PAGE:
This national conversation has shined a light on the fact that Indiana – as well as 27 other states – do not have statewide nondiscrimination protections for gay and transgender people, meaning that discrimination is still legal in most of the country. 

NCAA President Mark Emmert said the association is "very pleased" with the #RFRA revisions but failed to speak out on the growing push to secure state-wide LGBT non-discrimination protections.  

FRC hate leader Tony Perkins, meanwhile, is calling on Gov. Mike Pence to veto the fix:

Perkins"On the eve of Good Friday, Big Business is encouraging elected leaders to take the silver over religious freedom.This new proposal guts the Religious Freedom Restoration Act and empowers the government to impose punishing fines on people for following their beliefs about marriage. Religious freedom should not be held hostage by Big Business. Big Business is now putting religious freedom in a worse place than before RFRA was signed into law. Gutting RFRA in this manner would put people of faith in the crosshairs of government discrimination as never before. Far from being a 'clarification,' this would gut religious freedom in Indiana. Religious freedom doesn't need a 'fix.' This proposal would force religious businesses and even nonprofits deemed 'not religious enough' to participate in wedding ceremonies contrary to their owners' beliefs. If the government punishes people for living their faith, there are no limits to what government can control. We urge the governor to veto this measure that will be used by the government to bring financial ruin on people like florist Barronelle Stutzman, bakers Aaron and Melissa Klein, and wedding photographer Elaine Huguenin."

Heritage Foundation's Ryan T. Anderson, who recently duked it out with Dan Savage over #RFRA, is similarly displeased:

AndersonIt is important to note that this fix does not create new sexual orientation and gender identity privileges in Indiana; it says that the Religious Freedom Restoration Act cannot protect citizens from existing (municipal) Indiana sexual orientation and gender identity laws and ensuing coercion from government.

In other words, it eliminates any balancing test for sexual liberty and religious liberty. It says sexual orientation should trump religious liberty. That’s bad policy.

All citizens should oppose unjust discrimination, but sexual orientation and gender identity laws are not the way to achieve that goal. Sexual orientation and gender identity laws threaten fundamental First Amendment rights. These laws create new, subjective protected classes that will expose employers to unimaginable liability, and would increase government interference in labor markets in ways that could harm the economy.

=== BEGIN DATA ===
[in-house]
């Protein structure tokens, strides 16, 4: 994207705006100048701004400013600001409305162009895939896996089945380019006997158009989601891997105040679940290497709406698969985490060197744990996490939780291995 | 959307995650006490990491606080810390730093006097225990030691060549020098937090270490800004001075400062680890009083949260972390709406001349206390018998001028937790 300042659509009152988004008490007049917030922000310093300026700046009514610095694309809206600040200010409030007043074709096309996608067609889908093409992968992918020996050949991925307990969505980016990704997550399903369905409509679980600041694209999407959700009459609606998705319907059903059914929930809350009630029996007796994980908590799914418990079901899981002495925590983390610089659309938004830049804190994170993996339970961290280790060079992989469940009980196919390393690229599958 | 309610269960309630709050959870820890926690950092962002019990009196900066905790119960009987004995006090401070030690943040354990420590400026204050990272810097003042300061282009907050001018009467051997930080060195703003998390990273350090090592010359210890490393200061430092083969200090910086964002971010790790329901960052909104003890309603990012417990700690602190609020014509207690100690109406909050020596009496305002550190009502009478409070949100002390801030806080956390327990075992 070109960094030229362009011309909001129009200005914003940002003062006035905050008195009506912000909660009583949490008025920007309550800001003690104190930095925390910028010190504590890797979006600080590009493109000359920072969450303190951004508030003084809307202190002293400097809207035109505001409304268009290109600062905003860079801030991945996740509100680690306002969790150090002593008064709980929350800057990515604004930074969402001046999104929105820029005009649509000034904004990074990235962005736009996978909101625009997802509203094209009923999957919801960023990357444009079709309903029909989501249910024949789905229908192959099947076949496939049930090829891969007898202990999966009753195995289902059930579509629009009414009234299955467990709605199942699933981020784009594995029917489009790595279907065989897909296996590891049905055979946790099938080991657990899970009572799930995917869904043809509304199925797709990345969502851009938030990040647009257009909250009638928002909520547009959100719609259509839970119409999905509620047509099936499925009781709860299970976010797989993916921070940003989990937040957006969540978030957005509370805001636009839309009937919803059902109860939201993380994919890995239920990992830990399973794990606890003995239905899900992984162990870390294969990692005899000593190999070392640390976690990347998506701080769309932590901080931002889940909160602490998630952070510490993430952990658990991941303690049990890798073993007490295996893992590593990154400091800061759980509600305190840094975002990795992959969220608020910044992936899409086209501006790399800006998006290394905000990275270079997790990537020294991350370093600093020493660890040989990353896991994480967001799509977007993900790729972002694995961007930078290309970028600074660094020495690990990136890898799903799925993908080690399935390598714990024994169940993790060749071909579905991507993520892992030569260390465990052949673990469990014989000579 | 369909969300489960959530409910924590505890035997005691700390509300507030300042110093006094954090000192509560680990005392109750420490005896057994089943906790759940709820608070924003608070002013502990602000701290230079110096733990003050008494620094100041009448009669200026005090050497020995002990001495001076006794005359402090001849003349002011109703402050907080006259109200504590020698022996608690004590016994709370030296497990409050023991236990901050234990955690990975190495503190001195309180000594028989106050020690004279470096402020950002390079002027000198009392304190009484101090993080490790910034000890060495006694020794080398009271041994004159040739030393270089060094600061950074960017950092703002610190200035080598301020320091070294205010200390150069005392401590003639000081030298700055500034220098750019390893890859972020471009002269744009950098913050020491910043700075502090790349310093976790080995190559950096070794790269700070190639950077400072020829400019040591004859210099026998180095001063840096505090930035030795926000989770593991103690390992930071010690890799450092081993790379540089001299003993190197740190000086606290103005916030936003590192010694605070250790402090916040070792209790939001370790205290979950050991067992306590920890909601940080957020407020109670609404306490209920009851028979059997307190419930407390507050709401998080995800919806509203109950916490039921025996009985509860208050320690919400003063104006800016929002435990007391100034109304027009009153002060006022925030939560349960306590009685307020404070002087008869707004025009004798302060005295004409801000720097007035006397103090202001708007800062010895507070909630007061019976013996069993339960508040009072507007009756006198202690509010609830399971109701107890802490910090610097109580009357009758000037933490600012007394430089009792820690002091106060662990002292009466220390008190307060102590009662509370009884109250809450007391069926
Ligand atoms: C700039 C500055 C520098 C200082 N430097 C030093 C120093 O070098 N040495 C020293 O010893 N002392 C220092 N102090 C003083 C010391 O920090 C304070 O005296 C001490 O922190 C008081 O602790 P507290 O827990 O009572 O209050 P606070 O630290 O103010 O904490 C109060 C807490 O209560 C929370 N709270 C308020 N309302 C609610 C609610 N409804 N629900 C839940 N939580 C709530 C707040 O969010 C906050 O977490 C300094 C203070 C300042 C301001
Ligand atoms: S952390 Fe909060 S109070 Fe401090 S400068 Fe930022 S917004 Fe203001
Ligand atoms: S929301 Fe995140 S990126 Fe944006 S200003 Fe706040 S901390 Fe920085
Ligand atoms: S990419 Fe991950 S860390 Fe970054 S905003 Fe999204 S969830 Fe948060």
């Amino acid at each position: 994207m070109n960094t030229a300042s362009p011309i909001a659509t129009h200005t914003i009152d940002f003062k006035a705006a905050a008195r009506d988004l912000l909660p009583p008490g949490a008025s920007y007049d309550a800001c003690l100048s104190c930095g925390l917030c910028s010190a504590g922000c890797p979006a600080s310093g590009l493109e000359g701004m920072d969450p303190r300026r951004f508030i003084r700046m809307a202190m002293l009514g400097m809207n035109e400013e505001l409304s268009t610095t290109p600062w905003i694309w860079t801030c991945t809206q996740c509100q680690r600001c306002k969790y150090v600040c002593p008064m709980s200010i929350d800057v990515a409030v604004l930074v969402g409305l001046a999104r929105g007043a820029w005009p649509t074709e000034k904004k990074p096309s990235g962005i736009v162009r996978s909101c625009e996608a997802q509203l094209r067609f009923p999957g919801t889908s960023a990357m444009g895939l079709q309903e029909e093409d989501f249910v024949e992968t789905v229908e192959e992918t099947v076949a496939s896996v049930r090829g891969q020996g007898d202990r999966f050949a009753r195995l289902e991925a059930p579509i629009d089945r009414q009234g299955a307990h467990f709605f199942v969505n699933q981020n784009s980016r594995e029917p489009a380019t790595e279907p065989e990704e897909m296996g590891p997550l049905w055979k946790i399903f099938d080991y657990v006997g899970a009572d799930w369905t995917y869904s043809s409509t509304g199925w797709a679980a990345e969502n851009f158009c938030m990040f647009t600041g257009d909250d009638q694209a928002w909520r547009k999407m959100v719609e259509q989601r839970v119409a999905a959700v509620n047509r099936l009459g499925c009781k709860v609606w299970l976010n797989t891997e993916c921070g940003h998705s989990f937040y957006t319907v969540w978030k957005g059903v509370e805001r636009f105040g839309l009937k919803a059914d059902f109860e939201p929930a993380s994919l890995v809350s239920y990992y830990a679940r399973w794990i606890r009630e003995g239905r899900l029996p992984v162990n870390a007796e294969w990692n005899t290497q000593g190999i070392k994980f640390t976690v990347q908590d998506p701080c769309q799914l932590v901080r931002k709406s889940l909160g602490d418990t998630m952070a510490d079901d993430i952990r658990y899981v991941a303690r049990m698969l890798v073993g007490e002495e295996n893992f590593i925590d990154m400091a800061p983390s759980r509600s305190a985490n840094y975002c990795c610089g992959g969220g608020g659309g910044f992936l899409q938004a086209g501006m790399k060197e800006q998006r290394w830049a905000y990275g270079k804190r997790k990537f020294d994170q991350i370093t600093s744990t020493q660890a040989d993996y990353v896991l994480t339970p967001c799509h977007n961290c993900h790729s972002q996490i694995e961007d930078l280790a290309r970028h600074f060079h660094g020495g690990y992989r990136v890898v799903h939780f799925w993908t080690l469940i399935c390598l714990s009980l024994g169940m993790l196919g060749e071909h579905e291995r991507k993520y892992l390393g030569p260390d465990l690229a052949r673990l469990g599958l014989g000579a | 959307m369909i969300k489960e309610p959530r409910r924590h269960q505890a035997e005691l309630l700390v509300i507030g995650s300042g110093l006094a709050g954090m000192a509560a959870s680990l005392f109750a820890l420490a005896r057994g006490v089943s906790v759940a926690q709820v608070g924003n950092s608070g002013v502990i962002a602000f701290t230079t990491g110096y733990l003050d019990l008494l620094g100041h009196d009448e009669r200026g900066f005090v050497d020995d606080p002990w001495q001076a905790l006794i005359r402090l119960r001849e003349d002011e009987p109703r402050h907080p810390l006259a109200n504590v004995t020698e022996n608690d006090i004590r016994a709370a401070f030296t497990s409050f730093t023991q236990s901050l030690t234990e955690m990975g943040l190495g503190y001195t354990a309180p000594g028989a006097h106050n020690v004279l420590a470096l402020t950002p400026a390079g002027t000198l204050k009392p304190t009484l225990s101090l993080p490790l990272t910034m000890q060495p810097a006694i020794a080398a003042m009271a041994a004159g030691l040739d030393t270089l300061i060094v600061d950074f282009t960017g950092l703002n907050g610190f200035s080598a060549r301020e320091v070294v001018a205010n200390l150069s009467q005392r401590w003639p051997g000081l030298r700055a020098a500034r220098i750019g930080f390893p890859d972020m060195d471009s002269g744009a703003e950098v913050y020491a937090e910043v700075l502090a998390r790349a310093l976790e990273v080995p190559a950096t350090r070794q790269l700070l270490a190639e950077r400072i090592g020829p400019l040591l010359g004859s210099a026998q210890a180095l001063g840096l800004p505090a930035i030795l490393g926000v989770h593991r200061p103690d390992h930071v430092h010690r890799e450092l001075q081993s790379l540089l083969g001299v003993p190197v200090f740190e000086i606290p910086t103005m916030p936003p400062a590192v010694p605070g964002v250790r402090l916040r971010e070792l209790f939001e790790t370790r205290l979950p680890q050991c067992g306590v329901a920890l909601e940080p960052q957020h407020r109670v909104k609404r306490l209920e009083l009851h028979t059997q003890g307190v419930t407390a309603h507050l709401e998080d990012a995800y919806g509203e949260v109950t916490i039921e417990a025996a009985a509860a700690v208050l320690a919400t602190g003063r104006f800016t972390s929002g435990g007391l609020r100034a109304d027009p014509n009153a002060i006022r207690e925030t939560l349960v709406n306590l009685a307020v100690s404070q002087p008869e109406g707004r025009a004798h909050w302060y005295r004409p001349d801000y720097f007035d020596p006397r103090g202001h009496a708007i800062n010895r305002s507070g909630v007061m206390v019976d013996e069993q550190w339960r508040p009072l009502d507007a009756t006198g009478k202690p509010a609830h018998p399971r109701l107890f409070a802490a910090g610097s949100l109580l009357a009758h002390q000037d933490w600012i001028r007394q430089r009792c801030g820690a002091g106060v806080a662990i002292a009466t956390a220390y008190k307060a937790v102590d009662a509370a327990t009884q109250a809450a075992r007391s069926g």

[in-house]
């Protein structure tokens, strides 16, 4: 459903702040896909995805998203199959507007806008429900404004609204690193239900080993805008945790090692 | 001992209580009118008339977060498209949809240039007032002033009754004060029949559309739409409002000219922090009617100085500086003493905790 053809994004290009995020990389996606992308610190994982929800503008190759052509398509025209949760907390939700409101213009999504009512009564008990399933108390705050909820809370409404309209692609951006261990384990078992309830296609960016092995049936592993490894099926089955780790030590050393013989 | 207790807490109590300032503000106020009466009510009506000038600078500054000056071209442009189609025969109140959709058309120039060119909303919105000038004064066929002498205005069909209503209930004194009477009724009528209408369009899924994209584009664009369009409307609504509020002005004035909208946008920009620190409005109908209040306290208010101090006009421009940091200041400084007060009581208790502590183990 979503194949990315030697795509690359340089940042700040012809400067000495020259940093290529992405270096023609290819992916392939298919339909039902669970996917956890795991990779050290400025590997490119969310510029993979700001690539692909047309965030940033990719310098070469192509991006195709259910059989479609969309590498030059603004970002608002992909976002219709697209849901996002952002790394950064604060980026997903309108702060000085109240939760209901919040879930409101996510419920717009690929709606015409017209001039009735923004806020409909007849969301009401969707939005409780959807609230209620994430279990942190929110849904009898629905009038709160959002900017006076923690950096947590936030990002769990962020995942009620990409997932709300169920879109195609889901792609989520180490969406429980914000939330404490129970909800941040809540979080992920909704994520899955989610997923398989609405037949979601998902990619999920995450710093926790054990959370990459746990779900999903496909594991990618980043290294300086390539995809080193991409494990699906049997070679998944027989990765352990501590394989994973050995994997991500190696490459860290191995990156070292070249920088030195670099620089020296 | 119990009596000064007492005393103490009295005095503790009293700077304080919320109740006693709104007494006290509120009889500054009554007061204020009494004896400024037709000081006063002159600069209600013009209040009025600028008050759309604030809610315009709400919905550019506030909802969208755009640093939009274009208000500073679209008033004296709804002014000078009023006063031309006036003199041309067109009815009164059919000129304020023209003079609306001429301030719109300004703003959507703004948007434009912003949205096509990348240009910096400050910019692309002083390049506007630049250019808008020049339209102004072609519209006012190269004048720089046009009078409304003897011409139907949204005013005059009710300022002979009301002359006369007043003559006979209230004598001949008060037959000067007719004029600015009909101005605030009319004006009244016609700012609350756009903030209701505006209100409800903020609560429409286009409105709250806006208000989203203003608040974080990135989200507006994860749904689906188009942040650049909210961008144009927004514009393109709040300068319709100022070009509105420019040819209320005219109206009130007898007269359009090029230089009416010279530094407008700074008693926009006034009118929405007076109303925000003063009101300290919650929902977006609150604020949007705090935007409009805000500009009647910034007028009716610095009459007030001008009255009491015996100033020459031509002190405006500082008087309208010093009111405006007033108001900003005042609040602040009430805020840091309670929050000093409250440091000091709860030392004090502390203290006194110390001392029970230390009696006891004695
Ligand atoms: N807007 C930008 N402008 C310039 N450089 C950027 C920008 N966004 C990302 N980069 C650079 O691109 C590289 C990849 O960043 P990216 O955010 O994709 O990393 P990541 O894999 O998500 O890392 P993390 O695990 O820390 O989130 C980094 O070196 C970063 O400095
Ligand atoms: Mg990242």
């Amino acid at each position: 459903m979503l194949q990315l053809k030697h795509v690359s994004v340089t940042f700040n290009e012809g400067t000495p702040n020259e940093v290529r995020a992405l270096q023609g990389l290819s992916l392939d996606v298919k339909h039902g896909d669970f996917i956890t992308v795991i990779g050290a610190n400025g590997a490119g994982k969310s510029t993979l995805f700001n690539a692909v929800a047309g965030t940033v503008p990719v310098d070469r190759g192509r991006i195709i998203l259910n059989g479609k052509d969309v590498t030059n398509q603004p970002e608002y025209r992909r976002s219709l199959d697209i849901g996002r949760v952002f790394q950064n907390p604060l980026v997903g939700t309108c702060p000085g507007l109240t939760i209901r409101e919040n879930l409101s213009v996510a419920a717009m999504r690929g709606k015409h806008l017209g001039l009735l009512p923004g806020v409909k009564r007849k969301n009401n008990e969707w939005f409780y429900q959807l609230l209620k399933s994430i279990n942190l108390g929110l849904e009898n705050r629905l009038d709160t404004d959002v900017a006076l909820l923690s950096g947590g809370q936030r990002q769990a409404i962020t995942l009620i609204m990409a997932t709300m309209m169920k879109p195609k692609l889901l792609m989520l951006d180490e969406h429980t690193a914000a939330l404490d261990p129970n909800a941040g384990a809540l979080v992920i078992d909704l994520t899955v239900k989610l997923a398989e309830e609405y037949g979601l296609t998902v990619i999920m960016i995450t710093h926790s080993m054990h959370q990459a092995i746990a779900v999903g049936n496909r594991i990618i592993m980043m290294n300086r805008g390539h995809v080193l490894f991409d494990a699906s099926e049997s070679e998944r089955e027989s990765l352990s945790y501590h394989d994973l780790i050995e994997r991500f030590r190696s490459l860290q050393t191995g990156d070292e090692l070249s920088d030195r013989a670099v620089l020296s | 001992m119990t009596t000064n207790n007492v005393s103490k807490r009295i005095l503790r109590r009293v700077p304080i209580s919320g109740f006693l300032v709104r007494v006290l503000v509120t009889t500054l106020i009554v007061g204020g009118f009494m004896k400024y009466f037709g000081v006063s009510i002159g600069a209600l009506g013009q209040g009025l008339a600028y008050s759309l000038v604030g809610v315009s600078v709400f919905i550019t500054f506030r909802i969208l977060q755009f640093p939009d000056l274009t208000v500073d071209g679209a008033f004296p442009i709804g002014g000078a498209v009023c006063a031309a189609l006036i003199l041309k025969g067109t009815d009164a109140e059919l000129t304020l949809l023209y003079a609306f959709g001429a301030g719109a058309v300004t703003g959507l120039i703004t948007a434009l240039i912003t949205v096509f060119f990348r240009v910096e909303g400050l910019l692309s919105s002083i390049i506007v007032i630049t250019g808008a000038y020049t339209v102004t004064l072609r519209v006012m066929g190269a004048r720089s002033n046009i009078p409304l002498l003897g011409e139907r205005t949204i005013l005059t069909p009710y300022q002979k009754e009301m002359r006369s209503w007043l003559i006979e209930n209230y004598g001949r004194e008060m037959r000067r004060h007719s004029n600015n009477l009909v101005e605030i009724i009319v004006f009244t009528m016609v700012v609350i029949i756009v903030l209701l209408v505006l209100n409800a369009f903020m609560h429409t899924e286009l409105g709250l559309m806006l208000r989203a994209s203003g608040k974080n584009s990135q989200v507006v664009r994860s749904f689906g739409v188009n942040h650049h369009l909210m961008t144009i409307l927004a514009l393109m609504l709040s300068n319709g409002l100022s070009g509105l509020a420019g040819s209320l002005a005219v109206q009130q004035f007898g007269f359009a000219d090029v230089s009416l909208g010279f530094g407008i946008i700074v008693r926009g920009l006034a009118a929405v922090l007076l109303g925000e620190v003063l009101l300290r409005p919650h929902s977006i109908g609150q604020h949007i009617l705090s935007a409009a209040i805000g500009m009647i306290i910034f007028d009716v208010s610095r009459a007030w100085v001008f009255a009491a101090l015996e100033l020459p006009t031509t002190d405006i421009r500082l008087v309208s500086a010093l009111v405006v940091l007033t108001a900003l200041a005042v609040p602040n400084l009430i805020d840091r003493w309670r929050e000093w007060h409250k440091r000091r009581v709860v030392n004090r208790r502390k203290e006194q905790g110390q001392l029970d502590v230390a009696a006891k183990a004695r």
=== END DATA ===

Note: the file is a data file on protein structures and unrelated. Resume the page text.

Bryan Fischer is upset too:

 


Pro Bono Attorneys Handling Same-Sex Marriage Cases Slam Gay Inc. For Lack Of Financial Support

Nessel

A pro bono attorney who's challenging Michigan's same-sex marriage ban is publicly criticizing national LGBT organizations for failing to adequately support her efforts. 

Dana Nessel, co-counsel for Michigan marriage plaintiffs April DeBoer and Jayne Rowse (all three shown above), told Bloomberg Politics that attorneys from national LGBT organizations initially tried to dissuade her from filing the case because they said it didn't fit into their national strategy. When Nessel and her clients began to have success, she said organizations wanted to take over the case. After she refused, they denied requests for financial assistance, all the while using the case to raise money for themselves. 

From Bloomberg Politics

Nessel1An historic triumph for gay marriage may be within reach this spring on the biggest possible stage, but attorney Dana Nessel’s chief frustration at the moment is actually not anti-gay opponents. Rather, she’s taking aim at an unlikely target: the biggest, richest civil rights and gay rights organizations, all of which have left her team to beg and scrape for the estimated $1 million they need to litigate at the Supreme Court. “Nobody even wanted us to file this case, they all tried to stop us, and even now they’re not helping much,” she says tartly. “The great irony is, we’re the ones going to the Supreme Court.”

Private attorneys handling same-sex marriage cases in other states echoed some of Nessel's complaints, which are certainly nothing new to the movement. If you'll remember, national LGBT orgs didn't initially support the lawsuit challenging California's Prop 8, which was ultimately funded by the American Foundation For Equal Rights. 

However, one of the attorneys serving as Nesser's co-counsel in the Michigan case, Carole Stanyar (right), painted a slightly different picture in a statement to Daily Kos' Kerry Eleveld